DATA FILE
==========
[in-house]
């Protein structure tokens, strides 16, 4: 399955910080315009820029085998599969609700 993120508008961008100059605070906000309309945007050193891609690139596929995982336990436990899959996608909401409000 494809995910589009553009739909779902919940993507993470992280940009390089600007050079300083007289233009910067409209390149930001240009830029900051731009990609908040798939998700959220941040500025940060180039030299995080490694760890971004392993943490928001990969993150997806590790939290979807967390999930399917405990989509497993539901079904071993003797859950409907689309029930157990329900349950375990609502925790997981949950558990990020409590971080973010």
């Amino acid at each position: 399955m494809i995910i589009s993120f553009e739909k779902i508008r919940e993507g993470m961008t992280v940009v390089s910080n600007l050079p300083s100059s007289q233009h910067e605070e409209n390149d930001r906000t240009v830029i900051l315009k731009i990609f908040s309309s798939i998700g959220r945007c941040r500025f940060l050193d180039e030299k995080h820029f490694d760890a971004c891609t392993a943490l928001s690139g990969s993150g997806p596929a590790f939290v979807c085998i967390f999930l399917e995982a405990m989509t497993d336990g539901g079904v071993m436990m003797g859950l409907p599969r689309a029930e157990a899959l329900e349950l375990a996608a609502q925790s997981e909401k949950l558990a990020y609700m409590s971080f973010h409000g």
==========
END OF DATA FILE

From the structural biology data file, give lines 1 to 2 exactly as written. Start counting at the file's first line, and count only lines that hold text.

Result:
[in-house]
């Protein structure tokens, strides 16, 4: 399955910080315009820029085998599969609700 993120508008961008100059605070906000309309945007050193891609690139596929995982336990436990899959996608909401409000 494809995910589009553009739909779902919940993507993470992280940009390089600007050079300083007289233009910067409209390149930001240009830029900051731009990609908040798939998700959220941040500025940060180039030299995080490694760890971004392993943490928001990969993150997806590790939290979807967390999930399917405990989509497993539901079904071993003797859950409907689309029930157990329900349950375990609502925790997981949950558990990020409590971080973010």